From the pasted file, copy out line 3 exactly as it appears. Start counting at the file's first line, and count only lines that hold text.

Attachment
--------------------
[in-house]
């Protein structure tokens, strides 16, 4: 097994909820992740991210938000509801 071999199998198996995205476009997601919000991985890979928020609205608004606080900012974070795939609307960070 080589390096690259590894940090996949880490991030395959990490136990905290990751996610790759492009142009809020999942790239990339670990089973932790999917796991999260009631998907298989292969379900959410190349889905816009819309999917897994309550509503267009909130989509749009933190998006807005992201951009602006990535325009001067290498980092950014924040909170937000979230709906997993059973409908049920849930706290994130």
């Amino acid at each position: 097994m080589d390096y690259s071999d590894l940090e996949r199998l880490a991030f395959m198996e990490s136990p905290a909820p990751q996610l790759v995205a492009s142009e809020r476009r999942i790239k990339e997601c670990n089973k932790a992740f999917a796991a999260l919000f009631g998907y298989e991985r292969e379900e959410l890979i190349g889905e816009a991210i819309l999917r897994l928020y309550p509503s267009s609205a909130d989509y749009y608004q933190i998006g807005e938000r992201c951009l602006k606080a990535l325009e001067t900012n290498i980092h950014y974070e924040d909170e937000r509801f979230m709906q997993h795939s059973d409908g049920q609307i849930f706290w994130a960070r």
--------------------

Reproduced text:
């Amino acid at each position: 097994m080589d390096y690259s071999d590894l940090e996949r199998l880490a991030f395959m198996e990490s136990p905290a909820p990751q996610l790759v995205a492009s142009e809020r476009r999942i790239k990339e997601c670990n089973k932790a992740f999917a796991a999260l919000f009631g998907y298989e991985r292969e379900e959410l890979i190349g889905e816009a991210i819309l999917r897994l928020y309550p509503s267009s609205a909130d989509y749009y608004q933190i998006g807005e938000r992201c951009l602006k606080a990535l325009e001067t900012n290498i980092h950014y974070e924040d909170e937000r509801f979230m709906q997993h795939s059973d409908g049920q609307i849930f706290w994130a960070r």